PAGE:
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    @Chad, only pointed at you because you were the one stating that once employment is terminated, so is any agreement between the employee and employer. While this may the case in the US with a lack of a contract, depending on the country and the presence of a contract, it may be wise to double-check in advance. I think the answer is good, I just wanted to make that clear for future readers.
    – jmac
    Commented May 12, 2014 at 2:58

No, don't hand over your password, as a matter of personal security.

Others here have mentioned that your former employer owns your former work computer and the data on it. If they provided the computer that's generally true.

However, all of that is entirely separate to your password. This is personal information that should be treated as confidential: you have no obligation to hand it over, ever. Your company is not entitled to know your password. None of their ownership over the data, hardware or software entitles them to know this. They are entitled to know and store a hashed version of your password (this is what lets you log in), but they are not entitled to know your password in plain text.

They should not need this information under any circumstance.

Speaking as someone in IT, if they have half-decent IT resources, they'll be able to reset your account password to something that'll let them gain access, which means they get what they want, and you keep your password private. Or, they'll be able to access your personal files anyway via an administrator's account, and will not require your password to do it. If there's full-disk encryption via BitLocker or some other product, and it's part of company protocol, they should have a plan for how to access your data without needing your information (speaking as someone who works for a company which uses full-disk encryption).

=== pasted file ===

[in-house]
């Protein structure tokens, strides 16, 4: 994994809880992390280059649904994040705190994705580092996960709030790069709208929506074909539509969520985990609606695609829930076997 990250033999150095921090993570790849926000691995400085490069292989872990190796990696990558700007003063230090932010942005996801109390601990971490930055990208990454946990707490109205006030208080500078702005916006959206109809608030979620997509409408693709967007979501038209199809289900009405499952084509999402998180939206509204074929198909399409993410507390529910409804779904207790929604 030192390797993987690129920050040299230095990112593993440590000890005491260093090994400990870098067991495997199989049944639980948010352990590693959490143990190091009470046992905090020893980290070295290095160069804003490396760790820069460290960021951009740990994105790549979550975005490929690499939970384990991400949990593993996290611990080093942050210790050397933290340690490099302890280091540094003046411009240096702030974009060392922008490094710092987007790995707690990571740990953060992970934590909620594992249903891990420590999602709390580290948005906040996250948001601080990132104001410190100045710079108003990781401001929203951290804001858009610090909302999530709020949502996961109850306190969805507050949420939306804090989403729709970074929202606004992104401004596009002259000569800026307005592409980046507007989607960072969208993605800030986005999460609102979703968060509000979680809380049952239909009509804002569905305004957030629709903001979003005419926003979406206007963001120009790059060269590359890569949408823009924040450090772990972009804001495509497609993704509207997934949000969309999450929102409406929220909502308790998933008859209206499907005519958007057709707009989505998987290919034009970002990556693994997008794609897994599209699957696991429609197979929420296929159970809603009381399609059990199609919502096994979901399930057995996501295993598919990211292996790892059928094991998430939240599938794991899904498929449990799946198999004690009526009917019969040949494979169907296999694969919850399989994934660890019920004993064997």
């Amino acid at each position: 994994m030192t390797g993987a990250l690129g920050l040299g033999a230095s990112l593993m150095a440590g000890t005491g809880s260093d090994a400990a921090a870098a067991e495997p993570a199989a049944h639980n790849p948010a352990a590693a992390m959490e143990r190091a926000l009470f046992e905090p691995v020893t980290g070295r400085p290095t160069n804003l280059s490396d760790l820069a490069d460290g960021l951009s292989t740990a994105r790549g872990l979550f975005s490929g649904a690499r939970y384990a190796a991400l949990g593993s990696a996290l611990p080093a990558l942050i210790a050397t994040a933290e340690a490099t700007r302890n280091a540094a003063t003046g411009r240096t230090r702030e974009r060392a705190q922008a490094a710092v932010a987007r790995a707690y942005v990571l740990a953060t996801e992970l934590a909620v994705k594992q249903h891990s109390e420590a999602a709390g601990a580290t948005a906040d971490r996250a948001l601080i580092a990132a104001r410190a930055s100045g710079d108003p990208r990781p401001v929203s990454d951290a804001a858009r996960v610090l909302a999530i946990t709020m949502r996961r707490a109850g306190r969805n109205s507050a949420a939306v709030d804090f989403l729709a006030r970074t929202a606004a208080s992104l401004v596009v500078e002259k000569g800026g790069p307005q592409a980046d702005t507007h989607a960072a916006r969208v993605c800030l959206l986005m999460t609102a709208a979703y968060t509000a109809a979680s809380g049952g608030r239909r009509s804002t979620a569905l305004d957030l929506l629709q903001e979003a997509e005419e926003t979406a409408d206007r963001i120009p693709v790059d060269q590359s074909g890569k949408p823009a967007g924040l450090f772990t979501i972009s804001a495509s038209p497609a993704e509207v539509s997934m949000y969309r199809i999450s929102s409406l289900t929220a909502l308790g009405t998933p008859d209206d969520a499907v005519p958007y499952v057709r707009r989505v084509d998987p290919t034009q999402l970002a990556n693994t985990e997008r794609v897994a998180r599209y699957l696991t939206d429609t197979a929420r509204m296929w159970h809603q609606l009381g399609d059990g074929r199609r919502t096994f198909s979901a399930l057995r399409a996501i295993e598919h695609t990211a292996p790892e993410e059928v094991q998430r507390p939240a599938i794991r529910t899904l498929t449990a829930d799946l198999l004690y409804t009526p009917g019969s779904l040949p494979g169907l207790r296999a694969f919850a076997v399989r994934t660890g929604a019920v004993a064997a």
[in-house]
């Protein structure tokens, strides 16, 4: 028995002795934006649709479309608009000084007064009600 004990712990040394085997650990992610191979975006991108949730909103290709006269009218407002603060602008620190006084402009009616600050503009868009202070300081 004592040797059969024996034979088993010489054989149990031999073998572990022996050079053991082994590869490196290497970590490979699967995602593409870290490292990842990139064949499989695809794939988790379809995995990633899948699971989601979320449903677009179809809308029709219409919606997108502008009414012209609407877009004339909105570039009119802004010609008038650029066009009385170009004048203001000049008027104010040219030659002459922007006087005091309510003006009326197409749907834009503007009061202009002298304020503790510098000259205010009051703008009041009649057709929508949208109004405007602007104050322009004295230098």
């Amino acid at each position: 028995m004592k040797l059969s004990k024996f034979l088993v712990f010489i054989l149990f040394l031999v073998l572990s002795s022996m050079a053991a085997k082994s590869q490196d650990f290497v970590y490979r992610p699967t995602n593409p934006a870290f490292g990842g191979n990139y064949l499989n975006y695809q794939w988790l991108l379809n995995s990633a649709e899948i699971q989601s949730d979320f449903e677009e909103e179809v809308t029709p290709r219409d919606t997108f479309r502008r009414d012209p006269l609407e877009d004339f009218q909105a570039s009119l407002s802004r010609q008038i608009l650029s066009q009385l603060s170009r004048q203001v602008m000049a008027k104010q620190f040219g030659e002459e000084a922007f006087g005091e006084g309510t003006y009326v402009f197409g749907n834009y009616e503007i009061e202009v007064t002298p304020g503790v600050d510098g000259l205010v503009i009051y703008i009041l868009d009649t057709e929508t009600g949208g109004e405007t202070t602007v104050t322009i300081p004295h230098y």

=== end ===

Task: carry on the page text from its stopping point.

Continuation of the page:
If they need your password for anything, it's because they bungled up their IT strategies somewhere, and that's their problem to deal with.

Of course, if you encrypted your work stuff outside of protocol (using TrueCrypt or etc) and it's the password for that stuff which they're asking for, then you probably do have at least an ethical responsibility to go in there and provide them with the work they paid you for. Meaning: go in there, decrypt it yourself, and take out the work stuff to give to them. Still don't give them your password.

If you're obligated, find another means.

I'll maintain that you should absolutely not hand over your password. You should definitely not respond to their email with it, even if you can tell it's authentic (it might not be).

Check your company's materials they gave you. If you have any obligations around this, offer an alternate arrangement, such as returning to the company to change your password. If you don't have obligations, decline their request. As I said, their IT folks should be able to handle this without your help.

Be willing to burn your bridges here.

Others have mentioned they may give you a poor reference if you don't want to comply. It's not worth sacrificing your personal security and confidentiality for the hope of a good reference, though. Further, you have no guarantee they'll give you a good reference if you do comply, but in return you'll be sabotaging yourself so they can get something they want which they shouldn't need. Given how they reacted to your leaving and how they've treated you previously, it doesn't seem you're going to get a good reference anyway.